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Sunday, October 7, 2012

On this WEEK in HISTORY: October 8 to 14

Oct 08, 1871 Great Chicago Fire begins

Artist's rendering of the fire, by John R. Chapin, originally printed in Harper's Weekly;
 the view faces northeast across the Randolph Street Bridge.
On this day in 1871 began the two-day Great Chicago Fire which left four square miles of the Windy City in ruins including its business district. The blaze killed around 200 to 300 people, destroyed 17,450 buildings, left 100,000 homeless and caused an estimated $200 million  in damages-over $3 billion worth at this time! Dry weather and an abundance of wooden buildings, streets and sidewalks made Chicago vulnerable to fire. The city averaged two fires per day in 1870; with 20 fires throughout Chicago a week before the Great Fire. 

It was reported that the flames was sparked in the Chicago barn of Patrick and Catherine O'Leary with 
popular legend blaming a cow which  kicked over a lantern in the barn.  Other theories blamed the cause on humans or even a comet. In 1997, the Chicago City Council exonerated Mrs. O'Leary and her cow. She turned into a recluse after the fire, and died in 1895.

Oct 09, 1967 Che Guevara is executed.


On this day in 1967, socialist revolutionary and guerrilla leader Che Guevara, age 39, is killed by the Bolivian army. The U.S.-military-backed Bolivian forces captured Guevara on October 8 and assassinated him the next day. His hands were cut off as proof of death and his body was buried in an unmarked grave. He played a key role in Fidel Castro's seizure of power from Cuban dictator Fulgencio Batista in 1959 and later served as Castro's right-hand man and minister of industry. He strongly opposed U.S. domination in Latin America and advocated peasant-based revolutions to combat social injustice in Third World countries. Castro later described him as "an artist of revolutionary warfare."
"Guerrillero HerĂ³ico". That's how Alberto Korda named his
photograph of Che Guevara, which is the most reproduced in all times
Guevara achieved hero status following his death around the world as a symbol of anti-imperialism and revolution. A 1960 photo taken by Alberto Korda of Guevara in a beret became iconic and has since appeared on countless posters and T-shirts. However, not everyone considers Guevara a hero: He is accused, among other things, of ordering the deaths of hundreds of people in Cuban prisons during the revolution. In 1997, Guevara's remains were found and sent back to Cuba, where they were reburied in a ceremony attended by President Fidel Castro and thousands of Cubans.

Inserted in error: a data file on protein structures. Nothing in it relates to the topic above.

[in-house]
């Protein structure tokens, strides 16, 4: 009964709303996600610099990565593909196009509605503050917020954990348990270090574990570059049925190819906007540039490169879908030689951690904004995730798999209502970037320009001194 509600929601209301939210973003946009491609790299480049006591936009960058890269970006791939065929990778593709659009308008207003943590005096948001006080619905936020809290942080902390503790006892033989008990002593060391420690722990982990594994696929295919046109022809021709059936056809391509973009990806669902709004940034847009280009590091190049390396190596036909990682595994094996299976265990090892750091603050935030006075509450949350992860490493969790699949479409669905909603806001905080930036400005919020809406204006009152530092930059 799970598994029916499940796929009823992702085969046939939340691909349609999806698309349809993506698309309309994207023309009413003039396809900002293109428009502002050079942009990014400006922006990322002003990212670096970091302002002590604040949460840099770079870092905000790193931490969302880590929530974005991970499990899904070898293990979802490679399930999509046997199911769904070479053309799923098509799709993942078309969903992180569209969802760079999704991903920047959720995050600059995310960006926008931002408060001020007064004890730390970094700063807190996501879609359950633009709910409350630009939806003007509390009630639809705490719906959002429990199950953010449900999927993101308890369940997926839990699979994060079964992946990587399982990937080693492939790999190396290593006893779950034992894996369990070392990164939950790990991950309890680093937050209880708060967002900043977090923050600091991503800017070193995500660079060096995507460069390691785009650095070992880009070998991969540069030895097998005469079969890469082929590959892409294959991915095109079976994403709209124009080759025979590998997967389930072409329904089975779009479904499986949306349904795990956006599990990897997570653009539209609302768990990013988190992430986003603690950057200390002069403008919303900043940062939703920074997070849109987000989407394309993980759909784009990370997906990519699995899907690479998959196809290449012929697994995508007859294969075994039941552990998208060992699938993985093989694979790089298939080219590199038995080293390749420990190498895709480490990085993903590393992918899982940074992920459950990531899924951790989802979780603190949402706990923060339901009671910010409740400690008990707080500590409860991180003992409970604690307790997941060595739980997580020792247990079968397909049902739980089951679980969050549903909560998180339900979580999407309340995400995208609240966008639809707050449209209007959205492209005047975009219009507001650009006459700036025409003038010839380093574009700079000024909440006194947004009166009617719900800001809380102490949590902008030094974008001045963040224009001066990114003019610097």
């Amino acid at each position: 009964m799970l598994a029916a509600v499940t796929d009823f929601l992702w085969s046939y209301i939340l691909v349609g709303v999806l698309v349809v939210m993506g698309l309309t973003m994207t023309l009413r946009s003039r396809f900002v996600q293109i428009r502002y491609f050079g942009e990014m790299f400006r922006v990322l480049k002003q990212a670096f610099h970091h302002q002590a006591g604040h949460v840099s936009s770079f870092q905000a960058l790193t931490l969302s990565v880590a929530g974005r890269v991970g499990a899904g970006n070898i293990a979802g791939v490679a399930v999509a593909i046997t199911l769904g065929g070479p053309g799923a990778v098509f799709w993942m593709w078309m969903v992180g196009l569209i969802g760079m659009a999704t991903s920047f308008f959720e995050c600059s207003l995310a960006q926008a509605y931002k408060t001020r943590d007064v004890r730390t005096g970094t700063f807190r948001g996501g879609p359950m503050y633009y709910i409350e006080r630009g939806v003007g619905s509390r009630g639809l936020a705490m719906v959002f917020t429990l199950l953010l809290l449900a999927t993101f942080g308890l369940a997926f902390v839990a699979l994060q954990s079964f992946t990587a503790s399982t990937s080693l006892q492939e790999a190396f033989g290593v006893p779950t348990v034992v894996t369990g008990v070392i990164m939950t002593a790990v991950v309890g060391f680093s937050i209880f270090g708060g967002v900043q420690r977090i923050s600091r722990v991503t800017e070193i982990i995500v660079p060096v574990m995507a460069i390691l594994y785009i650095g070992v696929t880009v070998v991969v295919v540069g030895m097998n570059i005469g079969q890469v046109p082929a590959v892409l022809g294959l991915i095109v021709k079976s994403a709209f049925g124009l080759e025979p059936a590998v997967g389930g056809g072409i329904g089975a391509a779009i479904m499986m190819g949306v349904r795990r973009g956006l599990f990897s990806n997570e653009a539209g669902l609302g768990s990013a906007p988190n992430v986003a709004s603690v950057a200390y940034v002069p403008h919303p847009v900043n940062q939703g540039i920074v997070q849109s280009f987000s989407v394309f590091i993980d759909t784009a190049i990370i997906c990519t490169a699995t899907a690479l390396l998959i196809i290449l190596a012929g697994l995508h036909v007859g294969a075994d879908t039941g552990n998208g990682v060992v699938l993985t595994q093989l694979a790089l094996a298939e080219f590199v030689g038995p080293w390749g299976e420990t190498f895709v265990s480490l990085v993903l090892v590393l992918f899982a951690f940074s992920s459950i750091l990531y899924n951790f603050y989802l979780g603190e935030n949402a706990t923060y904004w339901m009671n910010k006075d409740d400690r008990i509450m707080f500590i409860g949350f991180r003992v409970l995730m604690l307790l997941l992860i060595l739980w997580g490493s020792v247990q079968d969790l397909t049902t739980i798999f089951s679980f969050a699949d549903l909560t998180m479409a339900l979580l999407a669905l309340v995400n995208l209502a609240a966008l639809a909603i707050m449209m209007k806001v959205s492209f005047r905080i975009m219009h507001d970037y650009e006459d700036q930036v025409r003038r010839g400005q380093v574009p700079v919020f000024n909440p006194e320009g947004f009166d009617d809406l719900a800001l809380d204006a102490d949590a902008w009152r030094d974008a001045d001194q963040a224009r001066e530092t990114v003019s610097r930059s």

Oct 10, 1985 Achille Lauro hijacking ends 

Achille Lauro
The hijacking of the Italian cruise ship Achille Lauro reaches a dramatic climax when U.S. Navy F-14 fighters intercept an Egyptian airliner attempting to fly the Palestinian hijackers to freedom and force the jet to land at a NATO base in Sigonella, Sicily. American and Italian troops surrounded the plane, and the terrorists were taken into Italian custody.

Oct 11, 2002 Jimmy Carter wins Nobel Prize


On this day in 2002, former President Jimmy Carter wins the Nobel Peace Prize "for his decades of untiring effort to find peaceful solutions to international conflicts, to advance democracy and human rights, and to promote economic and social development."

Carter, a peanut farmer from Georgia, served one term as U.S. president between 1977 and 1981. One of his key achievements as president was mediating the peace talks between Israel and Egypt in 1978. The Nobel Committee had wanted to give Carter the prize that year for his efforts, along with Anwar Sadat and Menachim Begin, but was prevented from doing so by a technicality--he had not been nominated by the official deadline.

Oct 12, 1492 Columbus reaches the New World

On 3rd August 1492 Christopher Columbus left Spain with three ships. On 12th October 1492
the crew sighted land. It was an island in what is now called The Bahamas.
After sailing across the Atlantic Ocean, Italian explorer Christopher Columbus sights a Bahamian island, believing he has reached East Asia. His expedition went ashore the same day and claimed the land for Isabella and Ferdinand of Spain, who sponsored his attempt to find a western ocean route to China, India, and the fabled gold and spice islands of Asia.

Oct 13, 1792 White House cornerstone laid

1792 The cornerstone of the White House was laid by George Washington. 
The cornerstone is laid for a presidential residence in the newly designated capital city of Washington. In 1800, President John Adams became the first president to reside in the executive mansion, which soon became known as the "White House" because its white-gray Virginia freestone contrasted strikingly with the red brick of nearby buildings.

Oct 14, 1947 Yeager breaks sound barrier


U.S. Air Force Captain Chuck Yeager becomes the first person to fly faster than the speed of sound.
Captain Chuck Yeager gives an interview next to the prototype Bell X1 Rocket Plane
Yeager was a combat fighter during World War II and flew 64 missions over Europe. He shot down 13 German planes and was himself shot down over France. After the war, he was among several volunteers chosen to test-fly the experimental X-1 rocket plane, built by the Bell Aircraft Company to explore the possibility of supersonic flight. Because of the secrecy of the project, Bell and Yeager's achievement was not announced until June 1948. Yeager continued to serve as a test pilot, and in 1953 he flew 1,650 miles per hour in an X-1A rocket plane. He retired from the U.S. Air Force in 1975 with the rank of brigadier general.


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